Kudos to the Globe and Mail for running this latest piece in their series on end of life issues. As Canada’s population ages along with the rest of the Western world, death will consume more and more of our health care dollars. Personally I welcome the discussion this article invites. While I worry that an economic analysis like this could lead us toward the sort of future envisioned by P.D. James in The Children of Men, where the aged are invited to quietly (and cheaply) off themselves, the reality is that Canada is looking at 300-400,000 deaths a year by the 2030s, when I will likely be approaching the end of my lifespan. With current costs of $30K+ for terminal illnesses or death from old age, that’s a lot of money. Perhaps, as the article suggests, more frankness and honesty as to how we want to die (eg, “do not resuscitate’ or “no heroic measures” instructions) could be a good first step in making health (and death) care sustainable for the future. MP+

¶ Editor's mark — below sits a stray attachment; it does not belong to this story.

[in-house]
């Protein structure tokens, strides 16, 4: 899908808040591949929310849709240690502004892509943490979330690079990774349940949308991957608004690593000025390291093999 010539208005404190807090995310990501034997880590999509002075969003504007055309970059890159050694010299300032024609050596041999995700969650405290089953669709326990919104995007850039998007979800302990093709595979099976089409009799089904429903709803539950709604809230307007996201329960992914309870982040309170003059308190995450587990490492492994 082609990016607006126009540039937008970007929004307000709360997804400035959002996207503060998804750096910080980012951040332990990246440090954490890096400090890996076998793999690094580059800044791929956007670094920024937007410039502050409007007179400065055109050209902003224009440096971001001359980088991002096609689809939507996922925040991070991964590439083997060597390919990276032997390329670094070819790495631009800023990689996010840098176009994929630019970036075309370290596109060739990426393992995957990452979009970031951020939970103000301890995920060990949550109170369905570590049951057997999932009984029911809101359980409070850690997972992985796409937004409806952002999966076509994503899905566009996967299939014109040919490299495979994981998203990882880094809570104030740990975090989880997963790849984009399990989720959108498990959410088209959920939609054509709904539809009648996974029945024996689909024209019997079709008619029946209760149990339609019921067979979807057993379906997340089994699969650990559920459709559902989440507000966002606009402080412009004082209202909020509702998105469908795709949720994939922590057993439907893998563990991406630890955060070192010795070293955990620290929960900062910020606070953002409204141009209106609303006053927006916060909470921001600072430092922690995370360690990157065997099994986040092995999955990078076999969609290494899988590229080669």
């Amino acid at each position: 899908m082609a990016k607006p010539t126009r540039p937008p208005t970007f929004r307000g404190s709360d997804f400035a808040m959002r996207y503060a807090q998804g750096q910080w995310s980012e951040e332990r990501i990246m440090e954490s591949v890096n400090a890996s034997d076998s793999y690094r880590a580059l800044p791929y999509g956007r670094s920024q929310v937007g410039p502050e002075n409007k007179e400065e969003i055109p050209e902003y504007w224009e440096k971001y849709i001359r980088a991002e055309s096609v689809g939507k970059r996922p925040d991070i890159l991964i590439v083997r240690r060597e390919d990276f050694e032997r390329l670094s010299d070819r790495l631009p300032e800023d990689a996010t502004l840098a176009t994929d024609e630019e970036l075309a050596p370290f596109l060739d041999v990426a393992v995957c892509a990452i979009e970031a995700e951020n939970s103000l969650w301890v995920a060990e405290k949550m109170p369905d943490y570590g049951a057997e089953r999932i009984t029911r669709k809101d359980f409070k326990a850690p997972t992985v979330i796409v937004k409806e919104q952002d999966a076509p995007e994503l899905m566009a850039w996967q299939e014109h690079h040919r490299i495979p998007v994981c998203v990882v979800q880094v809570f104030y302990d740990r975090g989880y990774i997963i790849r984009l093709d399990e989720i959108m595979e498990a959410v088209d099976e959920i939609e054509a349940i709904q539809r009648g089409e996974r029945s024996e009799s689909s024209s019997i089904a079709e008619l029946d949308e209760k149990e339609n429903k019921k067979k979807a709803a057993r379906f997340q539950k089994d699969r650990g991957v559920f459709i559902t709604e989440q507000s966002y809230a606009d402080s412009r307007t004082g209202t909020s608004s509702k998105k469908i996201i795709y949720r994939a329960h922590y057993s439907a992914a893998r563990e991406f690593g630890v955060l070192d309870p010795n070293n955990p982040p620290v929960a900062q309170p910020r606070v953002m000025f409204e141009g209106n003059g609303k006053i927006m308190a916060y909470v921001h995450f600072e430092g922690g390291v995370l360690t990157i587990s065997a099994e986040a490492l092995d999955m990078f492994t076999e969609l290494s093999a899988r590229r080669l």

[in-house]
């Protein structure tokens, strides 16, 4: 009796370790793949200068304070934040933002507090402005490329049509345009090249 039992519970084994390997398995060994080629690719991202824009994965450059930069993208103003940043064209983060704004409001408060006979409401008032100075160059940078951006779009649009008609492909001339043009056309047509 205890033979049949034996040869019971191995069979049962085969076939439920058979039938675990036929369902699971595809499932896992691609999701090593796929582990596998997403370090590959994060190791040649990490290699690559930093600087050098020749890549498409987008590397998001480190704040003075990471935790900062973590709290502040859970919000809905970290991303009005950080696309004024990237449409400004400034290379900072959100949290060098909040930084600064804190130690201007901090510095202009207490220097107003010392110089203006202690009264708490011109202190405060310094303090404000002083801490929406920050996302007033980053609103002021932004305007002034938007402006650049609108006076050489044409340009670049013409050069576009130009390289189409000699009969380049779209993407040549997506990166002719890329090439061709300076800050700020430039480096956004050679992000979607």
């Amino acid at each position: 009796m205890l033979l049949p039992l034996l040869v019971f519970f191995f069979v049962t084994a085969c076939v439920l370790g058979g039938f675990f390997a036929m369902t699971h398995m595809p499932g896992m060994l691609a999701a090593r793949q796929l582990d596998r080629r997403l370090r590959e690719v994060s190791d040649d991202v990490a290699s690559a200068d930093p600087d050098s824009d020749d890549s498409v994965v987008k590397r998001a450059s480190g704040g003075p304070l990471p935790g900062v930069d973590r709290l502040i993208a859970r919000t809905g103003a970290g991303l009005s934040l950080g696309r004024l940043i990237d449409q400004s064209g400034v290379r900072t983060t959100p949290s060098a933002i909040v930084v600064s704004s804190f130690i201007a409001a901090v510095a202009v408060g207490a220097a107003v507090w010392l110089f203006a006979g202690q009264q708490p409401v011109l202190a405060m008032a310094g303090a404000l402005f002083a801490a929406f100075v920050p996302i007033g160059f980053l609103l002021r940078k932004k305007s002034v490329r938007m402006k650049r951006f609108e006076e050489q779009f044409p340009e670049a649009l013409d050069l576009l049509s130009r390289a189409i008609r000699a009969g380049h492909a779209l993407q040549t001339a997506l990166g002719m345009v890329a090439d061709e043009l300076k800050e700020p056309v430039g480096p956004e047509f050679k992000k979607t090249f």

How much does dying cost Canadians?
From Tuesday’s Globe and Mail
Published Monday, Nov. 28, 2011 8:44PM EST
Last updated Tuesday, Nov. 29, 2011 10:35AM EST
Of all the financially grim statistics confronting Canadian health care, this ranks among the grimmest: About 25 per cent of all health-care costs are devoted to caring for patients in their last year of life.
Provincial governments are scrambling to contain health-care spending, even as an aging population begins to place increasing demands on the system. Yet there is also a growing recognition among policy makers that they cannot make efficient spending decisions without a better understanding of the economics of death.
Whole article here.